Roger Williams University Professor Jeremy Wells and 50 of his students will make their case for using the National Trust for Historic Preservation's Main Street Approach in Woonsocket tonight, 6:30 p.m. at the Museum of Work and Culture. Wells and his students, who have been studying the downtown Woonsocket/Main Street area, chose the Main Street Approach, "...because no other downtown revitalization approach has such a long track record of success, information and support," Wells wrote in a recent release. Roger Williams' assistance comes via a pilot program from the Rhode Island Economic Development Corporation (RIEDC) marshaling the university's Community Partnerships Center on the city's languishing downtown center. Mayor Leo …
Rhode Island Sen. Sheldon Whitehouse rebuts "magical thinking" masquerading as religious viewpoint on carbon pollution.
Sheldon Whitehouse (D-RI) took the floor of the U.S. Senate Wednesday to rebut the remark of a fellow senator, whom, he said, told him God wouldn't allow humanity to ruin the planet with carbon pollution and climate change. "It is less an expression of religious thinking than it is of magical thinking," Whitehouse said. The remark sweeps aside consequences, duty, responsibility and awareness of the issue of climate change, he said. "That is seeking magical deliverance from our troubles, not divine guidance through our troubles," Whitehouse said. The senator hasn't attributed the remark that spurred the speech, but The Huffington Post reports Sen. Pat Roberts (R-Kan.) recently said he didn't know what humans have done to Mother Nature. In …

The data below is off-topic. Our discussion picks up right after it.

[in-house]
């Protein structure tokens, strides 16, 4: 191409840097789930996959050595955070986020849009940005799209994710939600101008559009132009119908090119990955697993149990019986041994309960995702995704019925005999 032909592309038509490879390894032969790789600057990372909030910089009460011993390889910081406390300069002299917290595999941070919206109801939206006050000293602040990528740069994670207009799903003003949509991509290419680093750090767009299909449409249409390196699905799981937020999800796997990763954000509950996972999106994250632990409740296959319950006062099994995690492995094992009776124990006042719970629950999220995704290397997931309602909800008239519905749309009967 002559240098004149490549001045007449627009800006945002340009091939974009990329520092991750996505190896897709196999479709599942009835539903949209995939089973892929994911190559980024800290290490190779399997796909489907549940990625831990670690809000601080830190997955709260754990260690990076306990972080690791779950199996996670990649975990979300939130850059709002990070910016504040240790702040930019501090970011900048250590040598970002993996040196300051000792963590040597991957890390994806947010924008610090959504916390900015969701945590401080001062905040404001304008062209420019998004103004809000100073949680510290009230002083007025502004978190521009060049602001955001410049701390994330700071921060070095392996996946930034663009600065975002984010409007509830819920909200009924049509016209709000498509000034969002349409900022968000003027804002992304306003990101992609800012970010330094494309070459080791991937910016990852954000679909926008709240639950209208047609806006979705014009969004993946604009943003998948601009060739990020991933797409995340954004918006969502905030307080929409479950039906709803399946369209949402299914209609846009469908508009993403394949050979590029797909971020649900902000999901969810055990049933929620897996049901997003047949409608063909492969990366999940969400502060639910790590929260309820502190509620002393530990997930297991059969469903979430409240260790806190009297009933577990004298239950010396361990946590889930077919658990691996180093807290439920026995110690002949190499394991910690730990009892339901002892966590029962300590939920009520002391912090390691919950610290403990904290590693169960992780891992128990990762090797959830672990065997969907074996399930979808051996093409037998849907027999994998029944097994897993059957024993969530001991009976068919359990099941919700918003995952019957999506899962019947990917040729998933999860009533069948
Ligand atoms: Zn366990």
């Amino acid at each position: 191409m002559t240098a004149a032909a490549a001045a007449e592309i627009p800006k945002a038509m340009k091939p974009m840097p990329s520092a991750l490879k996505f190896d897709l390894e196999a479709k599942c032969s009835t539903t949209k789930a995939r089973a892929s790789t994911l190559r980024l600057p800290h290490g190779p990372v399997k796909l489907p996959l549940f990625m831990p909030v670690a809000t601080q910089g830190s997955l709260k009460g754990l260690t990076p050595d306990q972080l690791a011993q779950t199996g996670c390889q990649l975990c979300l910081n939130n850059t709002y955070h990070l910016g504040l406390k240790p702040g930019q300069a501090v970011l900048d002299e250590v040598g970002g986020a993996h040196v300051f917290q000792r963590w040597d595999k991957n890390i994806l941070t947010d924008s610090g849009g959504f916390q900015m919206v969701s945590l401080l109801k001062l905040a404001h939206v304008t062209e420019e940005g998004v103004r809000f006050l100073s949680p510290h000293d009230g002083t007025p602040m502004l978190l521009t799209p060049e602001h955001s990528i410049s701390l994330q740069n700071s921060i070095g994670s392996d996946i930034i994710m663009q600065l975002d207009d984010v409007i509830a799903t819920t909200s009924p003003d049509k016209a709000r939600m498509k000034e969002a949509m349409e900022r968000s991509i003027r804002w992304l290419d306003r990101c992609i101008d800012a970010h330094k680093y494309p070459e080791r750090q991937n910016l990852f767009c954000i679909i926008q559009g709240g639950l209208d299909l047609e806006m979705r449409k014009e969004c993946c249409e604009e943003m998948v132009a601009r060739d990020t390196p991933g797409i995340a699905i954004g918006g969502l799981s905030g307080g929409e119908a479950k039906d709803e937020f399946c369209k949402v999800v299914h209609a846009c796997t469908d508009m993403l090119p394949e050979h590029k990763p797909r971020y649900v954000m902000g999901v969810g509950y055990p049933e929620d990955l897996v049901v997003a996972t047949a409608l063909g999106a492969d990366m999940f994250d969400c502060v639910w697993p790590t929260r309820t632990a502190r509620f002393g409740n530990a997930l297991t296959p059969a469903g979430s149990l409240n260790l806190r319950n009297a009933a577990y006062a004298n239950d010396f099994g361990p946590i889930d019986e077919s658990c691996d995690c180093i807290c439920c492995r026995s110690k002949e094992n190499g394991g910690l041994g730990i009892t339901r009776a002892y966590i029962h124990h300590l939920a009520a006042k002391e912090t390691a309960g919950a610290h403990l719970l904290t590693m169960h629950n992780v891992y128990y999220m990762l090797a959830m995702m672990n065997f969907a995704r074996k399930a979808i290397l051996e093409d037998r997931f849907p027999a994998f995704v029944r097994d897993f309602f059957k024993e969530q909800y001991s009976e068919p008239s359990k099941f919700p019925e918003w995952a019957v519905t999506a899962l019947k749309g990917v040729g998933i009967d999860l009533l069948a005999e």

Monday, May 13, 2013
Residents in Portsmouth and Tiverton say they plan to drive around the Sakonnet River Bridge to avoid bridge tolls.
Bridge tolls on the Sakonnet River Bridge are not expected to begin until this summer, but area residents are already changing their daily routes to avoid these extra fees. Despite pending legislation, the town of Portsmouth's lawsuit and outcrys from many communities, the Department of Transportation plans to transfer ownership of the Sakonnet River Bridge this summer. The new owners, the Rhode Island Turnpike and Bridge Authority, plan to install bridge tolls on the span between Portsmouth and Tiverton. On Tuesday and Wednesday, I asked Portsmouth and Tiverton-Little Compton Patch readers if they were already changing their daily routes to avoid bridge tolls. Here's what a few, who plan to change their route, said: Allen Thibault …
Here are the highlights from news and events that took place in the General Assembly this week.
Primary offense for seatbelt violations in Rhode Island remains in place With the 2011 seatbelt law set to expire on June 30, the House of Representatives voted to repeal the sunset provision so that failure to wear seatbelts by adults will remain a primary offense in Rhode Island. The House passed the bill (2013-H 5140), sponsored by Rep. Anastasia P. Williams (D-Providence). Sen. Joshua Miller (D-Cranston, Providence) sponsors the Senate companion bill (2013-S 0352). Click here to see news release. Senate OKs Crowley bill to use technology to catch Medicaid waste and fraud The Senate approved legislation (2013-S 29A) sponsored by Sen. Elizabeth A. Crowley (D-Central Falls, Pawtucket) to require the state to use technology to screen …
Saturday, May 11, 2013
Rep. Dennis Canario talks about recent gun legislation.
The following is an op-ed submitted by Rep. Dennis Canario. In the wake of the horrific tragedy at Sandy Hook Elementary School in Connecticut, the General Assembly leadership joined with Gov. Lincoln Chafee, Attorney General Peter Kilmartin and law enforcement officials to introduce a package of gun legislation, including several bills that seek to strengthen existing laws dealing with firearms violations. Since the introduction of those bills, the House Committee on Judiciary, on which I serve, has held a lengthy hearing. Over the course of about eight hours, many people testified on the various bills. There was clearly a great assortment of opinions, from strong support to strong opposition. I am writing to share with my constituents …